Ted Gardner, co-founder of Lollapalooza Festival and longtime artist manager, died on December 28th at the age of 74. We do not know the cause. He shared the festival organization with Jane’s Addiction frontman Perry Farrell. Anton Newcombe, a band managed by Gardner took to Twitter to report their sentiments.
“I’m sad to report Ted Gardner, our manager, passed away today surrounded by his loving family. We will miss a great manager mentor & friend. Our condolences to all his family & friends.”
The funniest story he told me was of a meeting when @lollapalooza went mega, and he walks in and @perryfarrell goes “ted, we got Metallica to headline” he goes “fuck, you just wrecked this festival.” Perry goes “ted, they are on speakerphone now” ☎️ “hi ted” 😂
— anton newcombe (@antonnewcombe) December 28, 2021
Gardner held more than 40 years of experience in the music business. As a veteran, he launched his career in Australia before managing top bands like Tool, The Verve, and Jane’s Addiction in the 90s. Lollapalooza skyrocketed to huge commercial success in 1991 with its modern festival landscape and hosted many of your favorite artists known today. Those include Nine Inch Nails, Soundgarden, Red Hot Chili Peppers, Pearl Jam, Smashing Pumpkins, Beastie Boys, Snoop Dogg, and more. Avid attendees know the special experience they get each year and look forward to the next one.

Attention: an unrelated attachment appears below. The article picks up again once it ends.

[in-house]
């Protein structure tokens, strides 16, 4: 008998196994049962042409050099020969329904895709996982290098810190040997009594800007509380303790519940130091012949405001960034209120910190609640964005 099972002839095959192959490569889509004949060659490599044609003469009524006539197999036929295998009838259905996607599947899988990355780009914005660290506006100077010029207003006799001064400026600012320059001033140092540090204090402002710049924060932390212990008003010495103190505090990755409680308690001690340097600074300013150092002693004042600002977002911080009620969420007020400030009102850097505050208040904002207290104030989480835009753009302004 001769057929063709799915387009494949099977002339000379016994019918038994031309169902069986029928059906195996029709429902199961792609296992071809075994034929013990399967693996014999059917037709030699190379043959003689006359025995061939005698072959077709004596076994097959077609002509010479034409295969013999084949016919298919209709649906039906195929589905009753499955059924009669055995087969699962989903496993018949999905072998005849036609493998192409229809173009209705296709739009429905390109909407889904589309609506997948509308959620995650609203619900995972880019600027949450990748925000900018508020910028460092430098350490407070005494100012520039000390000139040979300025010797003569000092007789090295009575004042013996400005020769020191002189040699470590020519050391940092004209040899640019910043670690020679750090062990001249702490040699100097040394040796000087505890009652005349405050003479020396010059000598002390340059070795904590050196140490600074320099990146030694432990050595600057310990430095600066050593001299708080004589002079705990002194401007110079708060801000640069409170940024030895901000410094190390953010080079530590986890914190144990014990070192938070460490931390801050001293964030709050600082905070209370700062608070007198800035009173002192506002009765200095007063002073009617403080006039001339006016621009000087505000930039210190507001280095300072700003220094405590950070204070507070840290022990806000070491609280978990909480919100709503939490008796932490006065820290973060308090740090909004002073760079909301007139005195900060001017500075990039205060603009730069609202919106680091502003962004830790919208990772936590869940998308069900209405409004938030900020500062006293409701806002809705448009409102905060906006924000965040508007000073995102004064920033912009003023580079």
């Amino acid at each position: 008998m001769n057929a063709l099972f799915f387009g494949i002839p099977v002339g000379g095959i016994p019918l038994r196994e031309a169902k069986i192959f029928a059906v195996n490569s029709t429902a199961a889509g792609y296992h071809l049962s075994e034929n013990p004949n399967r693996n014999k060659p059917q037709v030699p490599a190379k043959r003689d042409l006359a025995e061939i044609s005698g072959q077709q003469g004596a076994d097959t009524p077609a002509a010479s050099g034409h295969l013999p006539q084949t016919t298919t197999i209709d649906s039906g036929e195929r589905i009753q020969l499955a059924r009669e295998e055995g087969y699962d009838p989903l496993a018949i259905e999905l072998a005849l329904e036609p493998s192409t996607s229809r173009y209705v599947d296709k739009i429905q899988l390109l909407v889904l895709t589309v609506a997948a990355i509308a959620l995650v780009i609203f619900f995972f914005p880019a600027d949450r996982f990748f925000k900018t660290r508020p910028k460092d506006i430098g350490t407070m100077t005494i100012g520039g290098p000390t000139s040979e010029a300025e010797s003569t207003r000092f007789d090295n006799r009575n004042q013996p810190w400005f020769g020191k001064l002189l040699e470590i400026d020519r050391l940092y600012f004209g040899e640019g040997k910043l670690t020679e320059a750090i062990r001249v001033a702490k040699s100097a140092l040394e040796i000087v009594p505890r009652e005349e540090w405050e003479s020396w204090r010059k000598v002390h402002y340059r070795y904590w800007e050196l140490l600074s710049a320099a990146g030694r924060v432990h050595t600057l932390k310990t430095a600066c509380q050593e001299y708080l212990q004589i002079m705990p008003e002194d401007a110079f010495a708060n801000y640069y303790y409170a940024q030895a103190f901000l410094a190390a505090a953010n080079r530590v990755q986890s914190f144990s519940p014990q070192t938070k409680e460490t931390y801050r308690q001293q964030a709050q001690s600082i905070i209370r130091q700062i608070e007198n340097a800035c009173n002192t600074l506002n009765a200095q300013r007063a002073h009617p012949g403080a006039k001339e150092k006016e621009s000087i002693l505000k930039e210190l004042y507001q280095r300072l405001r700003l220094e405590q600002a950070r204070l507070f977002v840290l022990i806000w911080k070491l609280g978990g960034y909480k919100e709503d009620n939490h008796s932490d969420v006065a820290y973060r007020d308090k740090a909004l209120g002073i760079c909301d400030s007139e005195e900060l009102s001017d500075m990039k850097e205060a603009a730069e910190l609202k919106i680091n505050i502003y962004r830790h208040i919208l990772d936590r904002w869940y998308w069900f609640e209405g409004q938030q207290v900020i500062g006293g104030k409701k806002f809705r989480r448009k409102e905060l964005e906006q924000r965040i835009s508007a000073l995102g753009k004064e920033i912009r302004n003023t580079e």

Gardner also possessed multifaceted skills and positions. He worked as a tour or production manager with Men At Work, New Order, Frank Zappa, UFO, and Echo & the Bunnymen. Later, he even guided Floating Me and The Brian Jonestown Massacre on their careers. Men At Work became successful because of Ted, as he left his homeland with them in 1982 to tour. They won the US #1 album and single with ‘Down Under’–the first Australian act to do so.
Our parents want us to get a “real” job over passion and so did Ted’s father.
“My father used to say to me: ‘when are you going to get a real job? Then one year I came home from Lollapalooza with a check for $1.5 million and he looked at me and went, ‘yeah, but it’s not a real job, is it?”
I think we can all relate to that now more than ever with the increase in types of work available. Gardner had his ups and downs with the industry. From falling out with bands, lawsuits, artist relations, and later reflecting on all the crazy things he’d be asked to do, he approached management with holistic eyes. He wore many hats as a manager, mother, father, guidance counselor, shoulder to cry on. He was there for everyone no matter what facet of their life, and that’s what made him so great.
For the full cover, you can read it with Billboard here.